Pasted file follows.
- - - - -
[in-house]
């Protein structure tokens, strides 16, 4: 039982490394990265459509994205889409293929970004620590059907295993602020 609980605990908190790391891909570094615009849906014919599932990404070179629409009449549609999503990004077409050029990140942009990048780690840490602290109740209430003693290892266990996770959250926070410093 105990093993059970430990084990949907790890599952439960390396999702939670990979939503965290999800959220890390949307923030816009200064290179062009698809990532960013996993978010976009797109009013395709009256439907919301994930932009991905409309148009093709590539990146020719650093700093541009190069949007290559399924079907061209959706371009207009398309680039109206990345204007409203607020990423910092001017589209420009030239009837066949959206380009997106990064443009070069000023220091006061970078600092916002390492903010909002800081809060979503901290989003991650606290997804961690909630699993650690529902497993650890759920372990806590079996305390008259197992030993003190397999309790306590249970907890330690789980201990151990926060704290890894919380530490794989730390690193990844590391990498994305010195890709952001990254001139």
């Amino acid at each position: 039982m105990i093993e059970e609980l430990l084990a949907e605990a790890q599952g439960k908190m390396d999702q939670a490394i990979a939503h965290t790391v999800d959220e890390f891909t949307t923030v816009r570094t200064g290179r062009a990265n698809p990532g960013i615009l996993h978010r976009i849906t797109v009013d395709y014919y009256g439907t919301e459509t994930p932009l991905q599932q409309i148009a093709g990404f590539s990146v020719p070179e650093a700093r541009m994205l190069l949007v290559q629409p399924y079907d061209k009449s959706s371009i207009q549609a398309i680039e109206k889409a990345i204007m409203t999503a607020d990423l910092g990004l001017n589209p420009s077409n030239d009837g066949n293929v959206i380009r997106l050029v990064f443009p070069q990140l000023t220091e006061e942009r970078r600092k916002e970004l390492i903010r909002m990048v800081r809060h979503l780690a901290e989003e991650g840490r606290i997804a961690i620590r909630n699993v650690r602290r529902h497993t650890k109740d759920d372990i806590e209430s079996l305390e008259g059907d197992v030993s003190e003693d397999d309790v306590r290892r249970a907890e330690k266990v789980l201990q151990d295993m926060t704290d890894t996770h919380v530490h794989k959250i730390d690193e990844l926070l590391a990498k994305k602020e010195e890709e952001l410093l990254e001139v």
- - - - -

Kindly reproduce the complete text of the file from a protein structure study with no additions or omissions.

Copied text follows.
[in-house]
């Protein structure tokens, strides 16, 4: 039982490394990265459509994205889409293929970004620590059907295993602020 609980605990908190790391891909570094615009849906014919599932990404070179629409009449549609999503990004077409050029990140942009990048780690840490602290109740209430003693290892266990996770959250926070410093 105990093993059970430990084990949907790890599952439960390396999702939670990979939503965290999800959220890390949307923030816009200064290179062009698809990532960013996993978010976009797109009013395709009256439907919301994930932009991905409309148009093709590539990146020719650093700093541009190069949007290559399924079907061209959706371009207009398309680039109206990345204007409203607020990423910092001017589209420009030239009837066949959206380009997106990064443009070069000023220091006061970078600092916002390492903010909002800081809060979503901290989003991650606290997804961690909630699993650690529902497993650890759920372990806590079996305390008259197992030993003190397999309790306590249970907890330690789980201990151990926060704290890894919380530490794989730390690193990844590391990498994305010195890709952001990254001139």
């Amino acid at each position: 039982m105990i093993e059970e609980l430990l084990a949907e605990a790890q599952g439960k908190m390396d999702q939670a490394i990979a939503h965290t790391v999800d959220e890390f891909t949307t923030v816009r570094t200064g290179r062009a990265n698809p990532g960013i615009l996993h978010r976009i849906t797109v009013d395709y014919y009256g439907t919301e459509t994930p932009l991905q599932q409309i148009a093709g990404f590539s990146v020719p070179e650093a700093r541009m994205l190069l949007v290559q629409p399924y079907d061209k009449s959706s371009i207009q549609a398309i680039e109206k889409a990345i204007m409203t999503a607020d990423l910092g990004l001017n589209p420009s077409n030239d009837g066949n293929v959206i380009r997106l050029v990064f443009p070069q990140l000023t220091e006061e942009r970078r600092k916002e970004l390492i903010r909002m990048v800081r809060h979503l780690a901290e989003e991650g840490r606290i997804a961690i620590r909630n699993v650690r602290r529902h497993t650890k109740d759920d372990i806590e209430s079996l305390e008259g059907d197992v030993s003190e003693d397999d309790v306590r290892r249970a907890e330690k266990v789980l201990q151990d295993m926060t704290d890894t996770h919380v530490h794989k959250i730390d690193e990844l926070l590391a990498k994305k602020e010195e890709e952001l410093l990254e001139v």